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  Reply # 36817 27-May-2006 15:33
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It'll be better in 2007 and onwards when you can for instance pay GST and provisional income tax every month in adjustable instalments, but for now it's not really worth the hassle. Unless you have a very simple business, you need to fork out for an accountant just to keep you on the right side of the IRD. The job market is pretty good at the moment (even though it's not quite reflected in better salaries) so why bother?

Forgot to say too that the government has introduced a generous benefits programme if you have children, which should make up for some of the low remuneration/high taxation you'll encounter here.

And whatever you do, don't mention NZ broadband...




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  Reply # 36847 28-May-2006 00:23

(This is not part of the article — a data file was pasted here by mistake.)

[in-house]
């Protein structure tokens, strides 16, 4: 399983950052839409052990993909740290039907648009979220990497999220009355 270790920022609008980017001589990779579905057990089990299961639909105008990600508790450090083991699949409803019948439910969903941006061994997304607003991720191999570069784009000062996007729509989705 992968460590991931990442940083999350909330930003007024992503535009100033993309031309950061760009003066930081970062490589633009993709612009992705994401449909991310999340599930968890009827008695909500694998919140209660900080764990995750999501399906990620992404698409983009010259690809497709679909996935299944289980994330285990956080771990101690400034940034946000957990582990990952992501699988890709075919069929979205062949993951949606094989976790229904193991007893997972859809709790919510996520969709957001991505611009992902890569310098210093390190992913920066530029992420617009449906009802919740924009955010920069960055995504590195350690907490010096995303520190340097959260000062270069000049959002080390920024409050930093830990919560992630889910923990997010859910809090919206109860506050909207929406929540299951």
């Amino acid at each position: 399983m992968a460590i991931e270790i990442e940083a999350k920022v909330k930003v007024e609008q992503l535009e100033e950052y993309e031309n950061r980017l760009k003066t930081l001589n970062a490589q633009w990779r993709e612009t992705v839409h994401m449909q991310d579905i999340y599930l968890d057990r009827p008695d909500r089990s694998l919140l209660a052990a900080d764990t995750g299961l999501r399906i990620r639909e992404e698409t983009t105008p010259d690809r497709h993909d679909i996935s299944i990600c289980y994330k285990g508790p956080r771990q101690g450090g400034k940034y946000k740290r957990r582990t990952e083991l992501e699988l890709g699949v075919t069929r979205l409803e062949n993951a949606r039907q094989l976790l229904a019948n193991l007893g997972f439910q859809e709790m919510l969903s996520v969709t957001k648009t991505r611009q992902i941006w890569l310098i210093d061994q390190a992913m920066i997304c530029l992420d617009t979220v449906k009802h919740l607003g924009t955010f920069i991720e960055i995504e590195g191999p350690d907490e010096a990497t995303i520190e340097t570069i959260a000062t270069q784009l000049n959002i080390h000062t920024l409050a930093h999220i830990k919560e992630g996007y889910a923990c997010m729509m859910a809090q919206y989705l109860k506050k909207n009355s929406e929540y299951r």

hi brudge,
im a freelance computer tech, web developer & sysadmin from christchurch. i dont earn very much. $30 - $50 per hour, 5 to 10 hours per week and I work for charity a bit
I have been employed in a couple of tech / IT jobs but, few paid a fair wage for my skill; so I work freelance, and it rocks!
PS. Christchurch is the small business capital of the world.




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  Reply # 36852 28-May-2006 01:00
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juha:...In NZ, finding a job outside Auckland or Wellington's tough too. That wouldn't matter so much if the cost of living wasn't so high in both cities. I'd say for Auckland, it's fairly hard to get by on $55k a year. You'd have to put up with a massive commute to find affordable accommodation as rents in the central parts of town are steep.